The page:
We have now installed several tens of biogas dehumidification systems, and we are proud of them, in fact they are all functioning and have received positive feedback.
From the beginning when dealing with the design for this application, we did it with our staff linked to the world of the process:
Lately we are seeing some applications that leave us perplexed, I speak mainly of the final part of the system, i.e. the one linked to the condensate.
Our system is very simple and consists of:
- refrigeration unit
- heat exchanger/dehumidifier
- condensate separator/trap
Usually the focus is placed on the first two elements of the system, as they are most critical from the point of view of the effective yield at the level of dehumidification of the biogas.
Our technical department has focused its attention on the final part, studying and creating a quite simple condensate trap which at the same time is very effective.
In practice it contains several functions:
- plenum chamber and biogas expansion chamber
- condensate separator
- gravel filter
- condensate trap
- hydraulic seal
all these functions have been studied individually to allow for the correct operation of the engine, which is powered by biogas, in order to ensure maximum effectiveness of the system, blocking all the particles of condensation that, were they to pass through, could cause serious damage to the cogenerator.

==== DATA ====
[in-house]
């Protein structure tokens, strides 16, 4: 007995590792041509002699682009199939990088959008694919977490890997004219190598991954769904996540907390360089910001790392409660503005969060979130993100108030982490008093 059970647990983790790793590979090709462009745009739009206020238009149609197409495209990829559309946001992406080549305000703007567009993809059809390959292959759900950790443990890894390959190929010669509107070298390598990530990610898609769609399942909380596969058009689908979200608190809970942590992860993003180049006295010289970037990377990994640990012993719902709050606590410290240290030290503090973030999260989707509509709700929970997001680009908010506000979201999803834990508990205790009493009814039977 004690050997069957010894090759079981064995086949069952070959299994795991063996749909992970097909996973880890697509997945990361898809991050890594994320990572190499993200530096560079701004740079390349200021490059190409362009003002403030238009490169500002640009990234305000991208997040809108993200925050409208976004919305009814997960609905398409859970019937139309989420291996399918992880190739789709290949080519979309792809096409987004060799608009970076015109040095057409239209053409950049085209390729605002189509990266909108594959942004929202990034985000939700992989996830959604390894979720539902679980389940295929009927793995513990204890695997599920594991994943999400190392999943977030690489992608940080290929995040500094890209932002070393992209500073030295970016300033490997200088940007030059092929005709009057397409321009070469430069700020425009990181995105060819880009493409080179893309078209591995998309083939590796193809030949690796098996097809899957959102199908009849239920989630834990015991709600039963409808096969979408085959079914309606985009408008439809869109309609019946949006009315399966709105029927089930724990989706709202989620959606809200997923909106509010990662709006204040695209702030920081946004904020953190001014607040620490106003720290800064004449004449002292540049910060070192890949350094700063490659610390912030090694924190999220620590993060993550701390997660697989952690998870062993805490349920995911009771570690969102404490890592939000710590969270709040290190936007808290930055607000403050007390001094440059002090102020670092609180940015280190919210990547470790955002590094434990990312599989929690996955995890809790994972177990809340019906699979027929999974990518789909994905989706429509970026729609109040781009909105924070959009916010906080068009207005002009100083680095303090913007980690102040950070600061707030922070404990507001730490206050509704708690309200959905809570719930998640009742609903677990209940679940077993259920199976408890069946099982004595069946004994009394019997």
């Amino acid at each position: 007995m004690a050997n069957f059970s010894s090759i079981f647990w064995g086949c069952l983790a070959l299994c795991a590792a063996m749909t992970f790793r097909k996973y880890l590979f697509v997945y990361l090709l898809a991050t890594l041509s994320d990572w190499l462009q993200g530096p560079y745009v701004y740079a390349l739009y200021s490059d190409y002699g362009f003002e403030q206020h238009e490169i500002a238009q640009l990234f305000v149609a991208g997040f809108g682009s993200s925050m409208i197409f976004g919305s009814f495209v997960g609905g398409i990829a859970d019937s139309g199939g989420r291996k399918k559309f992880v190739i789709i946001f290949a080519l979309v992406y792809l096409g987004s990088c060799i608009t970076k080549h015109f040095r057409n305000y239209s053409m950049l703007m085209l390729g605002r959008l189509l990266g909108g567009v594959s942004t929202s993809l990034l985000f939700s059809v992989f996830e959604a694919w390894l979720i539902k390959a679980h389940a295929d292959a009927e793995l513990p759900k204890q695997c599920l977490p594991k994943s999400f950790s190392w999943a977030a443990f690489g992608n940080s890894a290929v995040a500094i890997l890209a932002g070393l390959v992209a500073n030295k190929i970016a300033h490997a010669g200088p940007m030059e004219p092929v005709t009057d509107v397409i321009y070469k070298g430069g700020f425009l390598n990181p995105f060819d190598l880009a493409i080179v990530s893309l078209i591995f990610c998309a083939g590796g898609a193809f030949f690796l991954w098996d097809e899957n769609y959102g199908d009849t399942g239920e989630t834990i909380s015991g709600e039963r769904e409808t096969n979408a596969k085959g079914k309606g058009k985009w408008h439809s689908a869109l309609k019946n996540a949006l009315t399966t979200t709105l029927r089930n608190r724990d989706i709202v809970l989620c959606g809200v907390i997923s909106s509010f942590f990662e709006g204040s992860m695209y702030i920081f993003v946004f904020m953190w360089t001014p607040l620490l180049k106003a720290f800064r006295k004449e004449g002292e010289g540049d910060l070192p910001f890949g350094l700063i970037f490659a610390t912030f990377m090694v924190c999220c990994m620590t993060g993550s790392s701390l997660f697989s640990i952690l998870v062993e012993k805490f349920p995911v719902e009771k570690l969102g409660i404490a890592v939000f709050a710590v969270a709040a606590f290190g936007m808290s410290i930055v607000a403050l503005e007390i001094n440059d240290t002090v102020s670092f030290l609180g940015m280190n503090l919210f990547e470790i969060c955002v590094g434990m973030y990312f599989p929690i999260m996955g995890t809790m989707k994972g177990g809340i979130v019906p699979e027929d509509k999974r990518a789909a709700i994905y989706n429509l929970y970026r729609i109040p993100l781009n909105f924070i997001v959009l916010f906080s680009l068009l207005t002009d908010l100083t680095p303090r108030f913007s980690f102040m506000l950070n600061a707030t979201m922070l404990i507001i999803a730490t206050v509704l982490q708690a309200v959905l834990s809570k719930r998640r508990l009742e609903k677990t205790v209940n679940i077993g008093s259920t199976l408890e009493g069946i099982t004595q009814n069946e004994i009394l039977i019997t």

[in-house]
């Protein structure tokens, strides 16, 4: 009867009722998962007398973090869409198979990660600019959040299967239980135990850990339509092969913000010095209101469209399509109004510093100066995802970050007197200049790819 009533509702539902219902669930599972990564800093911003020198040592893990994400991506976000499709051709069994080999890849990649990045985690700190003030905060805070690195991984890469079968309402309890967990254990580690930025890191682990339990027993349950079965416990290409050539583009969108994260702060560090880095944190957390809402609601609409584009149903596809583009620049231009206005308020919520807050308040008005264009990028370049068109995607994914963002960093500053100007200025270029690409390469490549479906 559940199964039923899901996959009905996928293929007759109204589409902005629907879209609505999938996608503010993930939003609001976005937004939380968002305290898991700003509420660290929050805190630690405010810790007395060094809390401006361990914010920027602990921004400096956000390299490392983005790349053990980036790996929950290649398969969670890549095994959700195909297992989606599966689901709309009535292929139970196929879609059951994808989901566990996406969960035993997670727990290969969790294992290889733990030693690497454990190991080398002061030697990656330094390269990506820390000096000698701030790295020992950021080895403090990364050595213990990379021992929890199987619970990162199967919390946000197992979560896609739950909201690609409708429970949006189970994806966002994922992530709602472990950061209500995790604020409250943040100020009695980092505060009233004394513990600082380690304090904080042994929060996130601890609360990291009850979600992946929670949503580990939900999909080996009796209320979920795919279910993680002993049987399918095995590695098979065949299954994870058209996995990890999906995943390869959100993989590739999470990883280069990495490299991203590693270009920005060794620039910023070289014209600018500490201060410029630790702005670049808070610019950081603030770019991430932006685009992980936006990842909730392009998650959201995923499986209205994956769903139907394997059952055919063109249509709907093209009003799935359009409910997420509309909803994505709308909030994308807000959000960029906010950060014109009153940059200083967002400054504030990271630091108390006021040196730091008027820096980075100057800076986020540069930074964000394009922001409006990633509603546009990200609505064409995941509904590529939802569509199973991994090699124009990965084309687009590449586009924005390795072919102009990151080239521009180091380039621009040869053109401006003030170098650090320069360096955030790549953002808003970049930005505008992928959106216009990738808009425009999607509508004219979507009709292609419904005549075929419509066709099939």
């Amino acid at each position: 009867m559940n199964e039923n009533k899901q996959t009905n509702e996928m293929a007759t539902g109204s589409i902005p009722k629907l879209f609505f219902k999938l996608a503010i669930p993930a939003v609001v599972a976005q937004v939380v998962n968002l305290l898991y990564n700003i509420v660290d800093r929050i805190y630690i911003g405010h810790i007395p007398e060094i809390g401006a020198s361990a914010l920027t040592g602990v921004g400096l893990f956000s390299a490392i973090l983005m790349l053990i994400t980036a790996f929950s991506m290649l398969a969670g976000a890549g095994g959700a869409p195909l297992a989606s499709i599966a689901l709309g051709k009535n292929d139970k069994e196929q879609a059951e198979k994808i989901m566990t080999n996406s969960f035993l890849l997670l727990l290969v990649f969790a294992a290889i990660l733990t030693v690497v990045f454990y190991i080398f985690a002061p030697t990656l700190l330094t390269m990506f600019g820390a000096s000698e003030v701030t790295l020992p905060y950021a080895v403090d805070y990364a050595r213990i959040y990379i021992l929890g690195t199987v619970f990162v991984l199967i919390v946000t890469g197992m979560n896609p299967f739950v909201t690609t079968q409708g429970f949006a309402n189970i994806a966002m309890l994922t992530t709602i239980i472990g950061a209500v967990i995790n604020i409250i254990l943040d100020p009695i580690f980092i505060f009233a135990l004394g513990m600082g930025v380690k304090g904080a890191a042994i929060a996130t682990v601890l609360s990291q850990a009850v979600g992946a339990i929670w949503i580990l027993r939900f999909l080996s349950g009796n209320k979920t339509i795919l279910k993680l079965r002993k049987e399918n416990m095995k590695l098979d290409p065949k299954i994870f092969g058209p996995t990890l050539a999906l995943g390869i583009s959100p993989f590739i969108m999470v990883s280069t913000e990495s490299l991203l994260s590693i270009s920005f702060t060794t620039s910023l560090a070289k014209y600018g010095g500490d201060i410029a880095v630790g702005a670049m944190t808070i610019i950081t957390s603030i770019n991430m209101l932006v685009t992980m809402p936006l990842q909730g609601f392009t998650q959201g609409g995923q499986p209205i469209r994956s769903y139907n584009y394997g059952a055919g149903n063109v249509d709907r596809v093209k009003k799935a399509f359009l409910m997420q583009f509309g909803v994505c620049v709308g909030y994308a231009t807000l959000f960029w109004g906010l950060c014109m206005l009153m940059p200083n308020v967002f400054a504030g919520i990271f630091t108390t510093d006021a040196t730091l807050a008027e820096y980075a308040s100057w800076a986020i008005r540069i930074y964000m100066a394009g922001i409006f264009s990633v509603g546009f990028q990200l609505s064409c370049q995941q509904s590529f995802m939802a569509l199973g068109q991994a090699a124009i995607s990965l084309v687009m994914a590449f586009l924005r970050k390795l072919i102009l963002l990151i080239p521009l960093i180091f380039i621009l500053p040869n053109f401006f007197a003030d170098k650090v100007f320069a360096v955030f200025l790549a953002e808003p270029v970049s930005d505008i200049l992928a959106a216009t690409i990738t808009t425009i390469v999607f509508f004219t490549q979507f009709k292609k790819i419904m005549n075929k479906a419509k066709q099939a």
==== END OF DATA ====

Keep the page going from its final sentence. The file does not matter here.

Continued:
Some plants have a simplified design, where downstream of the heat exchanger, the biogas goes directly to the plant and the condensate is collected in a tank before being discharged. In practice there is only one condensate trap barrel, and the condensates are not separated, with the risk that a few drops can be stripped from the biogas current and pass through to the engine, leading to extensive damage and malfunction.
Clearly, such a system has much lower costs, but over the long run, how do these savings translate in terms of reliability?